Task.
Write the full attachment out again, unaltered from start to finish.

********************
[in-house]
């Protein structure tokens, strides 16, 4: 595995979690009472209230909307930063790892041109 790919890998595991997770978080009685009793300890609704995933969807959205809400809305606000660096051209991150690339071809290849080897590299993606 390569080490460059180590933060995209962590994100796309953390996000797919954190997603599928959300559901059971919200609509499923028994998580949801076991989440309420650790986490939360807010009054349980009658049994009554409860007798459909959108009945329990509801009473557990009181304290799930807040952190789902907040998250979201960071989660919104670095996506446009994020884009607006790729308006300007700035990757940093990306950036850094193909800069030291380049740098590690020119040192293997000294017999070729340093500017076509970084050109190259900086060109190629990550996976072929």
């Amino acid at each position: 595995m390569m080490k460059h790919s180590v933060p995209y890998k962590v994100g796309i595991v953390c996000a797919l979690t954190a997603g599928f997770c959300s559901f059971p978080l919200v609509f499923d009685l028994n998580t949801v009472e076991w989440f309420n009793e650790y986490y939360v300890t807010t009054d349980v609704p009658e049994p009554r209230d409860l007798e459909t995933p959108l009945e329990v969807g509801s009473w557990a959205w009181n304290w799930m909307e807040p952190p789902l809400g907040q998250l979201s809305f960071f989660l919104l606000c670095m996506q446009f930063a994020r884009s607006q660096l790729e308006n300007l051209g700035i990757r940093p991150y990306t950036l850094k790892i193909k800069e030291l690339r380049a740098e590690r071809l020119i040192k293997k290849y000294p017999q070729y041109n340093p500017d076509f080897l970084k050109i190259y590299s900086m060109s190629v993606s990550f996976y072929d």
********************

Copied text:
[in-house]
């Protein structure tokens, strides 16, 4: 595995979690009472209230909307930063790892041109 790919890998595991997770978080009685009793300890609704995933969807959205809400809305606000660096051209991150690339071809290849080897590299993606 390569080490460059180590933060995209962590994100796309953390996000797919954190997603599928959300559901059971919200609509499923028994998580949801076991989440309420650790986490939360807010009054349980009658049994009554409860007798459909959108009945329990509801009473557990009181304290799930807040952190789902907040998250979201960071989660919104670095996506446009994020884009607006790729308006300007700035990757940093990306950036850094193909800069030291380049740098590690020119040192293997000294017999070729340093500017076509970084050109190259900086060109190629990550996976072929």
């Amino acid at each position: 595995m390569m080490k460059h790919s180590v933060p995209y890998k962590v994100g796309i595991v953390c996000a797919l979690t954190a997603g599928f997770c959300s559901f059971p978080l919200v609509f499923d009685l028994n998580t949801v009472e076991w989440f309420n009793e650790y986490y939360v300890t807010t009054d349980v609704p009658e049994p009554r209230d409860l007798e459909t995933p959108l009945e329990v969807g509801s009473w557990a959205w009181n304290w799930m909307e807040p952190p789902l809400g907040q998250l979201s809305f960071f989660l919104l606000c670095m996506q446009f930063a994020r884009s607006q660096l790729e308006n300007l051209g700035i990757r940093p991150y990306t950036l850094k790892i193909k800069e030291l690339r380049a740098e590690r071809l020119i040192k293997k290849y000294p017999q070729y041109n340093p500017d076509f080897l970084k050109i190259y590299s900086m060109s190629v993606s990550f996976y072929d």